Belgian political stalemate continues as Flemish parties reject compromise
THE TWO largest Dutch-speaking parties in Belgium have rejected new compromise proposals to broker a power-sharing deal with their French-speaking counterparts, prolonging a political saga that has left the country in the control of a caretaker government for 208 days.
After months of fruitless debate, King Albert II was reviewing the situation last night in talks with the mediator he appointed last October to bring together the leaders of the Dutch-speaking region of Flanders and the francophone region of Wallonia.
At issue immediately was whether the mediator, Johan Vande Lanotte, a leading Flemish social democrat, would continue his work or resign. In the event he did resign but the king played for time by refusing to accept that resignation.
“You cannot make a horse drink if it is not thirsty,” Mr Vande Lanotte said of the inability of the parties to find common ground.
French-speaking leaders have backed a return to the negotiating table on the basis of Mr Vande Lanotte’s constitutional reform proposals, which would transfer significant powers to the country’s regional authorities.
They were spurned on the other side of the linguistic divide, even though the proposals were deemed by the French-language press more favourable to prosperous Flanders than to poorer Wallonia. The decentralisation of power is a key demand among Dutch-speakers as this reflects antagonism towards large fiscal transfers to Wallonia.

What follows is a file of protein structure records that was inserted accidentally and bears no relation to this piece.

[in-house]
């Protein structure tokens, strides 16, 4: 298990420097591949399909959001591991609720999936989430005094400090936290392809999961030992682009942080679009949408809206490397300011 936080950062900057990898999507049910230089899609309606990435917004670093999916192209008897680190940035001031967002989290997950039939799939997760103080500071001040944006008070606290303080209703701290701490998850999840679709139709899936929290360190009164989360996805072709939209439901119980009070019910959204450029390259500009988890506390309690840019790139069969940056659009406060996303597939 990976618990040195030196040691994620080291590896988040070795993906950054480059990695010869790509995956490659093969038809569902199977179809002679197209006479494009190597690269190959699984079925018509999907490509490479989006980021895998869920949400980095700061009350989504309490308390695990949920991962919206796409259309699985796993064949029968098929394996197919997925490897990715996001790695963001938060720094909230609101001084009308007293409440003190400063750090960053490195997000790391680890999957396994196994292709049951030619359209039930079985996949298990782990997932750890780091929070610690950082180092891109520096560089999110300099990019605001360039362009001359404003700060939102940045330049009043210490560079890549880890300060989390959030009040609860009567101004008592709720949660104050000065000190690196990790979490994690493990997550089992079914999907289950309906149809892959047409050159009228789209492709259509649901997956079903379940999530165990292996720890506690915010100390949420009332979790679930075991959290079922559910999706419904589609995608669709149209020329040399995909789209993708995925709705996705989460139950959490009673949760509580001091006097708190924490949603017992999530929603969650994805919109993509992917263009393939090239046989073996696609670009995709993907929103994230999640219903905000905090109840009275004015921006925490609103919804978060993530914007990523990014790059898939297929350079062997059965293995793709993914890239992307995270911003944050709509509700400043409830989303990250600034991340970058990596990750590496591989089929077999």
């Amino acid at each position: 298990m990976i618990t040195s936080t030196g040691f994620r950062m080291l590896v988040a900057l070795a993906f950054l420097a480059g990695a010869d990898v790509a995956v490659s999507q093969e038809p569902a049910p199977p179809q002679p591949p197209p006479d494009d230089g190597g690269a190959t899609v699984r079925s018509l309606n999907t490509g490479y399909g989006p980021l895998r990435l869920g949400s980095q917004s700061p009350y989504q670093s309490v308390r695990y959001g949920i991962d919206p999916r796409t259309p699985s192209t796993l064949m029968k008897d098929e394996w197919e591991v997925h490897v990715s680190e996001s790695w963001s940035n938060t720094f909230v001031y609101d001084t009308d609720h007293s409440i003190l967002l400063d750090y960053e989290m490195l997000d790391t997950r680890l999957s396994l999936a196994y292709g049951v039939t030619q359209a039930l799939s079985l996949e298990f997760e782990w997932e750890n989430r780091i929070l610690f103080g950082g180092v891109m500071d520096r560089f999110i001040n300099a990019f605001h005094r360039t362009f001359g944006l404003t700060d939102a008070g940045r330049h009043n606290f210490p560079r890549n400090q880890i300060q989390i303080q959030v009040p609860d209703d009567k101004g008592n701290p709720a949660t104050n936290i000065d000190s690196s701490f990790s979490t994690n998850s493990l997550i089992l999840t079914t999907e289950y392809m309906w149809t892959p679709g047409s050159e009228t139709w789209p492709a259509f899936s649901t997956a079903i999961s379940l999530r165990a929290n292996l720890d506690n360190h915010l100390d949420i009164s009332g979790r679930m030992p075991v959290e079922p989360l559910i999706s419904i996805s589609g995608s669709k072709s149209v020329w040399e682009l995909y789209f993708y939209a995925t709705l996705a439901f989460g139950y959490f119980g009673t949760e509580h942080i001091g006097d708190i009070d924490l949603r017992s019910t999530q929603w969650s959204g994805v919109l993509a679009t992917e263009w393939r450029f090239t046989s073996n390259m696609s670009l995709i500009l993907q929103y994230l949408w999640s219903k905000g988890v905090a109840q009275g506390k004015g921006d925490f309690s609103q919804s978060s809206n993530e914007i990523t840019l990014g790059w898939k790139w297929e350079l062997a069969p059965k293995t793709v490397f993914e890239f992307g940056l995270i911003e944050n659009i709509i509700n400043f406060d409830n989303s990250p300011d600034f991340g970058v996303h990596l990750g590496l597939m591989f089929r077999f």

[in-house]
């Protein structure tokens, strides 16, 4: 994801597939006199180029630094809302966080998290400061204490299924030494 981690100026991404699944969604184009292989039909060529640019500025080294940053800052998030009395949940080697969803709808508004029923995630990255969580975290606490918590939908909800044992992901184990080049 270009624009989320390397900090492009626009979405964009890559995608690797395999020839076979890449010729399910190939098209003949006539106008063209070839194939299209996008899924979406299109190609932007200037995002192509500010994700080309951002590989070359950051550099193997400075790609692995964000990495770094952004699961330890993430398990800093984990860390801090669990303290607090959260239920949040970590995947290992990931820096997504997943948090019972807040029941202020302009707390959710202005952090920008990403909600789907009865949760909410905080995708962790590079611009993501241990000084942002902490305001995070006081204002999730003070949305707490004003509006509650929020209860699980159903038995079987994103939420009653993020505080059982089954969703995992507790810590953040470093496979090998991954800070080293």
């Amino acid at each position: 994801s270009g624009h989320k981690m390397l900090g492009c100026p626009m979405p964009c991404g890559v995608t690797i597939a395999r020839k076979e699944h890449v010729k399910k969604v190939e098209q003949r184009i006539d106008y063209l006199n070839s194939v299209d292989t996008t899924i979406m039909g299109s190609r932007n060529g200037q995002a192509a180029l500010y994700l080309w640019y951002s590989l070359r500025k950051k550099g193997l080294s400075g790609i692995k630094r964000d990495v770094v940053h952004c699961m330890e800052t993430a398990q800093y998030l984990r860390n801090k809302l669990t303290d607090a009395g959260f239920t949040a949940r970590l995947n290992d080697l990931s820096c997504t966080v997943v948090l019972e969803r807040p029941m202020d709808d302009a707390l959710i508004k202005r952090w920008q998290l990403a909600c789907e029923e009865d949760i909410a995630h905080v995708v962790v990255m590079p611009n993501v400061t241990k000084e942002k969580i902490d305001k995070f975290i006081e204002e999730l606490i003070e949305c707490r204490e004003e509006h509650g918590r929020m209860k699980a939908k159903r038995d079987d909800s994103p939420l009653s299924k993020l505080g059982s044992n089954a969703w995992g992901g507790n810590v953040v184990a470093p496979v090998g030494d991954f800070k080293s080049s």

In a new twist to the drama, Flemish Christian Democrats aligned themselves in opposition to Mr Vande Lanotte’s plan with the hard-line nationalists who unseated them as the dominant political force in Flanders in an election last June.
Christian Democrat leader Wouter Beke declared Mr Vande Lanotte would have to change his plan before negotiations could restart and Bart De Wever, leader of the nationalist New Flemish Alliance, said he had “fundamental remarks” to make about the plan before he could join the talks.
While Mr De Wever has been seen to inflame tensions by calling into question Belgium’s viability and the king’s impartiality, the Christian Democrat rejection of the reform proposal was unexpected and served to underline the extent of the political divisions in the country. It also reflects political tension within Flanders, where voters are perceived to have punished the Christian Democrats for their failure to deliver promised reforms.
The current turmoil has its roots in the appointment of former prime minister Herman Van Rompuy as the first president of the European Council in November 2009. The power-sharing administration led by Mr Van Rompuy’s successor, Yves Leterme, former leader of the Flemish Christian Democrats, lasted only a few months before it collapsed amid an arcane dispute over the allocation of voting rights in Brussels.